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Comment on the importance of Act 3, Scene 1 in the play 'Romeo and Juliet' by William Shakespeare

The Play ‘Romeo and Juliet’ is a Shakespearean tragedy about the love between two people that is doomed to fail from the start. Set in Verona, Italy, the two young lovers have to face a number of complications along their way to love. But, when a message fails to reach Romeo, things get missed and misunderstood.

The main themes in this play concern love of different kinds. Courtly love is a conventional view of love. For example Romeo is in love with Rosaline but he knows he cannot force her to love him.

“Is love a tender thing or is it too rough, too rude, too boisterous and it pricks like a thorn?”

Sexual love or infatuation is the state of being completely carried away by unreasoning passion or love and this is what Romeo feels when he first sees Juliet. He is strongly impacted by Juliet and forgets about Rosaline. “Did my heart love till now?” “For I ne’er saw true beauty till this night.

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Dutiful love is a love that is required because of position or situation. Paris and Juliet are arranged to be married so it is her duty to love him even if she does not. Paris’ love for Juliet is a dignified one. “O nurse, how shall this be prevented?”

The love between Romeo and Juliet would be described as true love, the strongest, most sincere type of love. The couple, described as ‘star-crossed’ lovers, are destined to be together as their paths are ‘crossed’ and their love lights up the skies.

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“…when he shall die, take him and cut him into little stars, and he will make the face of heaven so fine that all the world will be in love with night…”

There are also other themes such as hate and death in the play. The hate is portrayed strongly through the relationship between the Montagues and the Capulets. What makes Romeo and Juliet’s love so tragic and yet so beautiful is the fact that the society is effectively at war with itself. Love against the odds. Even though the two families detest each other, an innocent, yet illicit love can still blossom.

Romeo and Juliet die at the end of the play; this is because of how the hate in the society they are in. Their deaths show how love conquers all and is fated to show the damage a divided society can do. At the end of the play, both the Montagues and the Capulets are united in the grief of their children.

There is also a theme of destiny and fate running throughout the play, a sense that everything had been planned out and that there was nothing that they could do to stop it.

In the Oxford English Dictionary, a tragedy is described as an event causing great sadness or a serious play with an unhappy ending. There are a lot of elements of a typical Shakespearean tragedy in ‘Romeo and Juliet.’

Usually, Tragedies end with the death of the tragic heroes (Romeo and Juliet) and this would have a big impact on everyone around, other people might die, too, as a part of the tragic events, for example; Tybalt, Paris and Mercutio. The heroes reach a ‘peak’ in the play – of happiness or achievement, for instance, when Romeo and Juliet get married. This usually happens about half way through the play. After this, events take a terrible turn for the worse (Mercutio’s and Tybalt’s death). The heroes are usually in some way, responsible for this change in events. There is also an element of fate – something that’s inevitably going to happen, but it can still seem like a terrible accident.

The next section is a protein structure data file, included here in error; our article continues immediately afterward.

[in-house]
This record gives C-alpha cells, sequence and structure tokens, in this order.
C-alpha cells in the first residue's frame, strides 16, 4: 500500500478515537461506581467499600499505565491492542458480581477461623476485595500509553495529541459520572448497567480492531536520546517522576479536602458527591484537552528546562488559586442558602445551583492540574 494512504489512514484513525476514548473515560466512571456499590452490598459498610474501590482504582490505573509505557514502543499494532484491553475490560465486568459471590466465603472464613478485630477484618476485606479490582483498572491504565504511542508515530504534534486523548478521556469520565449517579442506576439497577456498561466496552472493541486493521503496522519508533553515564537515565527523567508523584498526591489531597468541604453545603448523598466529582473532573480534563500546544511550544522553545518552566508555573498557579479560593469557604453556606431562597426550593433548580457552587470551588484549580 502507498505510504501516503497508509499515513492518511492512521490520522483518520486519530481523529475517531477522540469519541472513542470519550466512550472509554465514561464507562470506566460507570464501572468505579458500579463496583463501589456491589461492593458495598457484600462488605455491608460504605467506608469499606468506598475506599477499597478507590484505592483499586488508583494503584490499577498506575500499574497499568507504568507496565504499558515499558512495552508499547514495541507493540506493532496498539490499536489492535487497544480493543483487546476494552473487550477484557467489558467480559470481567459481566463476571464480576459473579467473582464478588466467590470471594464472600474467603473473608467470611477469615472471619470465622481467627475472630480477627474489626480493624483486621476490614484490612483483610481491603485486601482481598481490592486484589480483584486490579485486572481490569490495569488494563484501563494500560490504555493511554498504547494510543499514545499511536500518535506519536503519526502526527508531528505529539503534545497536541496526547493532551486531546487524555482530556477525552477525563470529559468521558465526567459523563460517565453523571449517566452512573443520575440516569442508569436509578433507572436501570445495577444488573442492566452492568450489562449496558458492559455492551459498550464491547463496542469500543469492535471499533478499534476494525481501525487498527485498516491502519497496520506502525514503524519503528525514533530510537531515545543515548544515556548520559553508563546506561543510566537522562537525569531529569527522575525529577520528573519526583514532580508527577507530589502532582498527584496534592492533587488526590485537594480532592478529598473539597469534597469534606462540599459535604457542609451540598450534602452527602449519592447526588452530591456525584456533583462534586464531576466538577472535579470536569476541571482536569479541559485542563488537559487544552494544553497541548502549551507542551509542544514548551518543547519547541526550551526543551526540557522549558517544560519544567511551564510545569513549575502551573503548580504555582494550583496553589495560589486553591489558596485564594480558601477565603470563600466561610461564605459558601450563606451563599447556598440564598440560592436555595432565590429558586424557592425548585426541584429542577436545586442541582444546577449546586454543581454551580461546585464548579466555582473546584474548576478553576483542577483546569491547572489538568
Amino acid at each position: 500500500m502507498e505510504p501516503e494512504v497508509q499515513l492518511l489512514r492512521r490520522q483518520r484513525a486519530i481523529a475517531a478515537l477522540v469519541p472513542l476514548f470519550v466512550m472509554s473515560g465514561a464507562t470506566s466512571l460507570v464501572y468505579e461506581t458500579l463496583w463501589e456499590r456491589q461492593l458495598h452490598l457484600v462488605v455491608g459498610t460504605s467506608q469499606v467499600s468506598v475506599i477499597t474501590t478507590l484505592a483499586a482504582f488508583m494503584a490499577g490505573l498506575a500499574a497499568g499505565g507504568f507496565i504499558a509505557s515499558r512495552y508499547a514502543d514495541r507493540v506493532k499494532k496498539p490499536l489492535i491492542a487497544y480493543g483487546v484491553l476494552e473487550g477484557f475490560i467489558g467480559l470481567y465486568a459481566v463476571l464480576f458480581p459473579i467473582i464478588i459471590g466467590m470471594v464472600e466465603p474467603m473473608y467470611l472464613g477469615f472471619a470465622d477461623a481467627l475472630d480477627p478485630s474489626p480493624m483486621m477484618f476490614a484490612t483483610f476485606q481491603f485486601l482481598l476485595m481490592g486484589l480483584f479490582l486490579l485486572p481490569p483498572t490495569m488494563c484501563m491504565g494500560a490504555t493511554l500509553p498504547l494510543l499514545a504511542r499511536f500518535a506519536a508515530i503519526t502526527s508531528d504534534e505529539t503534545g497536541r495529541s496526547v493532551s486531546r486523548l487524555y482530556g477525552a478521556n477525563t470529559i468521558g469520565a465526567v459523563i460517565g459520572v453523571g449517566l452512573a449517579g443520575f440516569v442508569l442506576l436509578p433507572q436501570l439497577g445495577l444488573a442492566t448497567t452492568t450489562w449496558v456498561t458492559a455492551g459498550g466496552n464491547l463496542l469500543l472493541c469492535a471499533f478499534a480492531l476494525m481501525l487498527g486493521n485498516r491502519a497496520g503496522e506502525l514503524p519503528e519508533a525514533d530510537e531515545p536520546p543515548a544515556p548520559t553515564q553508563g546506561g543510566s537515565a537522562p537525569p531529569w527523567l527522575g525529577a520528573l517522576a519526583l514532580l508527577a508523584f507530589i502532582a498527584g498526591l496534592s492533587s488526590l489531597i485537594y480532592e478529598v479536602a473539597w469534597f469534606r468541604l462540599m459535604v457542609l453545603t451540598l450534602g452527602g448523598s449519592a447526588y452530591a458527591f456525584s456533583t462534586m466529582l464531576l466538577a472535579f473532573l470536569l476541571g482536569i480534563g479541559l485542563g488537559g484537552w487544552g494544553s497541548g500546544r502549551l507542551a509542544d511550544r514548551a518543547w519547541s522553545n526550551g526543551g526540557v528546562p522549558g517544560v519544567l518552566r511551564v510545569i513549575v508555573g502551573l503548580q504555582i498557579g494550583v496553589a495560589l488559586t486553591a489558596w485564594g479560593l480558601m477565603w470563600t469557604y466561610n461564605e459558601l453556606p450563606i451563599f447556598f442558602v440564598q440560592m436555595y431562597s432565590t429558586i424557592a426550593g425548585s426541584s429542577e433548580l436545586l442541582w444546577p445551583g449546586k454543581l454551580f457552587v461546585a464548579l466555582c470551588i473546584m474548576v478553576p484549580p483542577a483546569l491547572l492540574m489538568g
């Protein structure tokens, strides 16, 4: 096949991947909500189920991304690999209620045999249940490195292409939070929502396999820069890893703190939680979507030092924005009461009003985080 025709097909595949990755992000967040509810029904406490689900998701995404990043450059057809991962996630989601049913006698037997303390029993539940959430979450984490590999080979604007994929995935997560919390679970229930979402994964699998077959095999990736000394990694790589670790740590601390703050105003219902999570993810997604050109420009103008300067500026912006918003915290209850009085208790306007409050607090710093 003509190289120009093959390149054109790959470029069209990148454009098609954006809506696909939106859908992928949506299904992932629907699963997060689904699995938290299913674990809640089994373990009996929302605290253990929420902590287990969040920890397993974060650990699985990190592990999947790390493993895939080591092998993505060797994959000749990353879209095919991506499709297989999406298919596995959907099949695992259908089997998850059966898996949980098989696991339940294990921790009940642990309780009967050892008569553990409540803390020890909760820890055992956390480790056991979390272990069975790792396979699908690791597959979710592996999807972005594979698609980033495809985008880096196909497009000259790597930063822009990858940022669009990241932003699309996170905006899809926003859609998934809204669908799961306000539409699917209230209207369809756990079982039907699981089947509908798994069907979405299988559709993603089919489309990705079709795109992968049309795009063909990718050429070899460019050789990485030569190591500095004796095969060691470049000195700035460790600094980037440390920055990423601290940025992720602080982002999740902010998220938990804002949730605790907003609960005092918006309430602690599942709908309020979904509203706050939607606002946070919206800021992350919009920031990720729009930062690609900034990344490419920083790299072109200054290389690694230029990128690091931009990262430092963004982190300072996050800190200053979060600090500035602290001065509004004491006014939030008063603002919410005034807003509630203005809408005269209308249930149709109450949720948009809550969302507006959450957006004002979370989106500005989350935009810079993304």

As you can see the play ‘Romeo and Juliet’ follows all of these patterns and examples.

The play set in 13th century Italy and was written in 16th century England, so the ideas and acceptability would be different to the values which exist now. In the 13th century it would be acceptable to get married at the age of 14 but today, you are not even allowed to be married legally, without parental consent, until the age of 18. The big feud between the families would have been common place then too but now it would be gang rivalry that would take its place.

In this essay I am mainly going to concentrate on what makes act 3, scene 1 of ‘Romeo and Juliet’ Important to the play

This seen concentrates mainly on the arguments and fight between Mercutio, Romeo and Tybalt. Before this scene we see Romeo and Juliet getting married. From this you almost get the feeling that the two scenes are happening simultaneously and that they will coincide, pure love and pure hate being practiced at the same time. After Mercutio is killed, Romeo goes to avenge his death by killing Tybalt, and is banished because of it. This is an example of a ‘peak’ that Romeo and Juliet experience, by getting married, but straight afterwards it is as if their fates are sealed, no matter what, they cannot be together now, even if they wanted to. After this we see that Juliet finds out about Tybalt and Romeo. This crushes Juliet as she was very close to Tybalt and she is in love with Romeo. This makes her predicament very difficult as she is grieving for both of them, and she and Romeo cannot be together.